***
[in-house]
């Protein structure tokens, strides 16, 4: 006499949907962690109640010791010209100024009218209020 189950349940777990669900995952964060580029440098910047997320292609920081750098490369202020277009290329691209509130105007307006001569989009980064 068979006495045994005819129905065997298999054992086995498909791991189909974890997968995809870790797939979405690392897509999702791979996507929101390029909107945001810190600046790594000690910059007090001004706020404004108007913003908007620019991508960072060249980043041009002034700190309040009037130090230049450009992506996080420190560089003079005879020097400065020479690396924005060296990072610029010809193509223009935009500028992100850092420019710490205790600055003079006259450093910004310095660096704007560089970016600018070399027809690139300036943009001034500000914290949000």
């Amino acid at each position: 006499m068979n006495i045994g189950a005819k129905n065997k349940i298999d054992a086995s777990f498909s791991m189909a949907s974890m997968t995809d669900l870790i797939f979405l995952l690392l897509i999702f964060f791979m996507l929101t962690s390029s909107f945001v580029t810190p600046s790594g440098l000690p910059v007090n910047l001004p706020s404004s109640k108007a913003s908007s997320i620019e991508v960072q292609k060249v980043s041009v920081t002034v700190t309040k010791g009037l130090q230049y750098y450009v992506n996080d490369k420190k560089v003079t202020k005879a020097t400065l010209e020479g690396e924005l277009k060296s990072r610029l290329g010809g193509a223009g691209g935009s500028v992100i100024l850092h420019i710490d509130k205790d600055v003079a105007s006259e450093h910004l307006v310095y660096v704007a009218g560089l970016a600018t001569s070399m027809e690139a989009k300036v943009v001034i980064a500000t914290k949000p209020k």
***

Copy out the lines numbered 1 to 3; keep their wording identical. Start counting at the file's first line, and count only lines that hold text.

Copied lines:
[in-house]
């Protein structure tokens, strides 16, 4: 006499949907962690109640010791010209100024009218209020 189950349940777990669900995952964060580029440098910047997320292609920081750098490369202020277009290329691209509130105007307006001569989009980064 068979006495045994005819129905065997298999054992086995498909791991189909974890997968995809870790797939979405690392897509999702791979996507929101390029909107945001810190600046790594000690910059007090001004706020404004108007913003908007620019991508960072060249980043041009002034700190309040009037130090230049450009992506996080420190560089003079005879020097400065020479690396924005060296990072610029010809193509223009935009500028992100850092420019710490205790600055003079006259450093910004310095660096704007560089970016600018070399027809690139300036943009001034500000914290949000």
């Amino acid at each position: 006499m068979n006495i045994g189950a005819k129905n065997k349940i298999d054992a086995s777990f498909s791991m189909a949907s974890m997968t995809d669900l870790i797939f979405l995952l690392l897509i999702f964060f791979m996507l929101t962690s390029s909107f945001v580029t810190p600046s790594g440098l000690p910059v007090n910047l001004p706020s404004s109640k108007a913003s908007s997320i620019e991508v960072q292609k060249v980043s041009v920081t002034v700190t309040k010791g009037l130090q230049y750098y450009v992506n996080d490369k420190k560089v003079t202020k005879a020097t400065l010209e020479g690396e924005l277009k060296s990072r610029l290329g010809g193509a223009g691209g935009s500028v992100i100024l850092h420019i710490d509130k205790d600055v003079a105007s006259e450093h910004l307006v310095y660096v704007a009218g560089l970016a600018t001569s070399m027809e690139a989009k300036v943009v001034i980064a500000t914290k949000p209020k």